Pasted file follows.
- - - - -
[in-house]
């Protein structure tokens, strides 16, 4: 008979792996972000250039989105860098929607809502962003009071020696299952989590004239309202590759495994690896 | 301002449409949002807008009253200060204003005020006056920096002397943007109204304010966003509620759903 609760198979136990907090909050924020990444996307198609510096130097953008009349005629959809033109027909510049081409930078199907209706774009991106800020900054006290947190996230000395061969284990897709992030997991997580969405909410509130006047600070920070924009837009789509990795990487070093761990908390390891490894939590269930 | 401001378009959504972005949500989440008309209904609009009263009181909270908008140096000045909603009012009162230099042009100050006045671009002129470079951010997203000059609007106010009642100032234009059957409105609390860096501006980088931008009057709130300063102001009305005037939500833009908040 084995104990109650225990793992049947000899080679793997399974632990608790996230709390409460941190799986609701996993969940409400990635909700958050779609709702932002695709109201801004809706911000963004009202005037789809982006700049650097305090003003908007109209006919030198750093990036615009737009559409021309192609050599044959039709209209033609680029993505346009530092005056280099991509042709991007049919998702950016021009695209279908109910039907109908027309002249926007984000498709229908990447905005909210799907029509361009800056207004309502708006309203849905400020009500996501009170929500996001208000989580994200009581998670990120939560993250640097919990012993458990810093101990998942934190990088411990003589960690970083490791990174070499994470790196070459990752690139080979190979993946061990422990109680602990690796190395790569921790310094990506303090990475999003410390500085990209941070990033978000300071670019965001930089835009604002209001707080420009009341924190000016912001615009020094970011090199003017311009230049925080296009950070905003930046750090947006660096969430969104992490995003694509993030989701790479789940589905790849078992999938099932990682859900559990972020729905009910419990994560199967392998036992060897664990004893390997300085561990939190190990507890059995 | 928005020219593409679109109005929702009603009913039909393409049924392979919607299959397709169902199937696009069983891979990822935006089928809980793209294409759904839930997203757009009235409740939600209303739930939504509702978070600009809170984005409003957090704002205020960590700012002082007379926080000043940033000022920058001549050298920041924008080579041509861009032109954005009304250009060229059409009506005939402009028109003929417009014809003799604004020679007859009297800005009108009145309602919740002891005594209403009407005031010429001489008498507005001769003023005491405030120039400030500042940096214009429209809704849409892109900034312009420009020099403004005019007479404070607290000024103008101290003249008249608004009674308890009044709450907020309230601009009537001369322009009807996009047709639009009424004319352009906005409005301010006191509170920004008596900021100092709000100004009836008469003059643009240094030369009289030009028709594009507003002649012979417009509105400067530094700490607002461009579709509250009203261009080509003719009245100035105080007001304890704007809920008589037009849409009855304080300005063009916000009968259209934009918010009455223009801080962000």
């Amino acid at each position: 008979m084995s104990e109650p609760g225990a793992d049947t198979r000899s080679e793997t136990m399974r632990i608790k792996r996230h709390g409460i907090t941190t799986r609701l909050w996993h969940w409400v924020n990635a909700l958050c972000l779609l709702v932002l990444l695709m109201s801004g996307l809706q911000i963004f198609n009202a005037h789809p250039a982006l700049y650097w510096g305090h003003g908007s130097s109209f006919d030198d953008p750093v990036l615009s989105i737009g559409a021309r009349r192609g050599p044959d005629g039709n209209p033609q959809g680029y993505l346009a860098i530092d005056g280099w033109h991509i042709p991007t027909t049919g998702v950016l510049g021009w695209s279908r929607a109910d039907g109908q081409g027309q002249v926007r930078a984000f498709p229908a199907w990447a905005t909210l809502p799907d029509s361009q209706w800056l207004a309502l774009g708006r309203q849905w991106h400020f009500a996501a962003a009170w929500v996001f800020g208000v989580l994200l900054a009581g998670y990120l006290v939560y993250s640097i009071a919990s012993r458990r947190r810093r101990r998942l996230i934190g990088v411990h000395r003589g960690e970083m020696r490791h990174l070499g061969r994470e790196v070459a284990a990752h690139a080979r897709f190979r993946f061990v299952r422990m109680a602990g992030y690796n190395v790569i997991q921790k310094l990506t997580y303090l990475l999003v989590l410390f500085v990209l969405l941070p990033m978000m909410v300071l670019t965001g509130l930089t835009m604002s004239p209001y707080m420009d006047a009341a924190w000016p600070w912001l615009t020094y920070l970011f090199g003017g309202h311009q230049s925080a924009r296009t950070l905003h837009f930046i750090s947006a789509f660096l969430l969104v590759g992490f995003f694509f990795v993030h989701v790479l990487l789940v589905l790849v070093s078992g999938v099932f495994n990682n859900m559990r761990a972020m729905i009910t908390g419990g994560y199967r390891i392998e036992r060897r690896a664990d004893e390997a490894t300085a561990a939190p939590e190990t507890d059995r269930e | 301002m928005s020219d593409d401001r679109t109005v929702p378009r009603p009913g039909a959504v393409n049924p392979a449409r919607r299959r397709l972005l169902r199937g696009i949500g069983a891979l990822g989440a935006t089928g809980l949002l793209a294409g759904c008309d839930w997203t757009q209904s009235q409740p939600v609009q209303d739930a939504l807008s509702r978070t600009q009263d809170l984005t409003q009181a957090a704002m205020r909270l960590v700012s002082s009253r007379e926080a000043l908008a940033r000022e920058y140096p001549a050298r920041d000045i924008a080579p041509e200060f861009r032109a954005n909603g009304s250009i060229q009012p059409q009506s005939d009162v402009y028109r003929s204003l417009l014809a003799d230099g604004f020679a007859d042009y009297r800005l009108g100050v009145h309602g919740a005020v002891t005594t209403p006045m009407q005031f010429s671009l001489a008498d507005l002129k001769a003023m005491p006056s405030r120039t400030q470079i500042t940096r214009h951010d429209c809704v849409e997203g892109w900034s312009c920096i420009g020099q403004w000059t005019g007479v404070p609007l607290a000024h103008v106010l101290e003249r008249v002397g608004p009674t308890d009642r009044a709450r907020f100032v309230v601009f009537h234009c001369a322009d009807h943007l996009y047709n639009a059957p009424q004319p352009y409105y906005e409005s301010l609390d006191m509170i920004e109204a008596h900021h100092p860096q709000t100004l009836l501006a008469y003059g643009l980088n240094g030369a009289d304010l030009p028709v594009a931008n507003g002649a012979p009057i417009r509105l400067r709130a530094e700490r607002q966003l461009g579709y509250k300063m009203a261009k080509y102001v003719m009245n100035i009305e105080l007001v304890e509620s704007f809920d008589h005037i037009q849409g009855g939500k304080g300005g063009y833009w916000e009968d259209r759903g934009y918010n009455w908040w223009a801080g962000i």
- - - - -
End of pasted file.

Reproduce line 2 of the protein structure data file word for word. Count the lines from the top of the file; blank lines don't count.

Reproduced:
């Protein structure tokens, strides 16, 4: 008979792996972000250039989105860098929607809502962003009071020696299952989590004239309202590759495994690896 | 301002449409949002807008009253200060204003005020006056920096002397943007109204304010966003509620759903 609760198979136990907090909050924020990444996307198609510096130097953008009349005629959809033109027909510049081409930078199907209706774009991106800020900054006290947190996230000395061969284990897709992030997991997580969405909410509130006047600070920070924009837009789509990795990487070093761990908390390891490894939590269930 | 401001378009959504972005949500989440008309209904609009009263009181909270908008140096000045909603009012009162230099042009100050006045671009002129470079951010997203000059609007106010009642100032234009059957409105609390860096501006980088931008009057709130300063102001009305005037939500833009908040 084995104990109650225990793992049947000899080679793997399974632990608790996230709390409460941190799986609701996993969940409400990635909700958050779609709702932002695709109201801004809706911000963004009202005037789809982006700049650097305090003003908007109209006919030198750093990036615009737009559409021309192609050599044959039709209209033609680029993505346009530092005056280099991509042709991007049919998702950016021009695209279908109910039907109908027309002249926007984000498709229908990447905005909210799907029509361009800056207004309502708006309203849905400020009500996501009170929500996001208000989580994200009581998670990120939560993250640097919990012993458990810093101990998942934190990088411990003589960690970083490791990174070499994470790196070459990752690139080979190979993946061990422990109680602990690796190395790569921790310094990506303090990475999003410390500085990209941070990033978000300071670019965001930089835009604002209001707080420009009341924190000016912001615009020094970011090199003017311009230049925080296009950070905003930046750090947006660096969430969104992490995003694509993030989701790479789940589905790849078992999938099932990682859900559990972020729905009910419990994560199967392998036992060897664990004893390997300085561990939190190990507890059995 | 928005020219593409679109109005929702009603009913039909393409049924392979919607299959397709169902199937696009069983891979990822935006089928809980793209294409759904839930997203757009009235409740939600209303739930939504509702978070600009809170984005409003957090704002205020960590700012002082007379926080000043940033000022920058001549050298920041924008080579041509861009032109954005009304250009060229059409009506005939402009028109003929417009014809003799604004020679007859009297800005009108009145309602919740002891005594209403009407005031010429001489008498507005001769003023005491405030120039400030500042940096214009429209809704849409892109900034312009420009020099403004005019007479404070607290000024103008101290003249008249608004009674308890009044709450907020309230601009009537001369322009009807996009047709639009009424004319352009906005409005301010006191509170920004008596900021100092709000100004009836008469003059643009240094030369009289030009028709594009507003002649012979417009509105400067530094700490607002461009579709509250009203261009080509003719009245100035105080007001304890704007809920008589037009849409009855304080300005063009916000009968259209934009918010009455223009801080962000």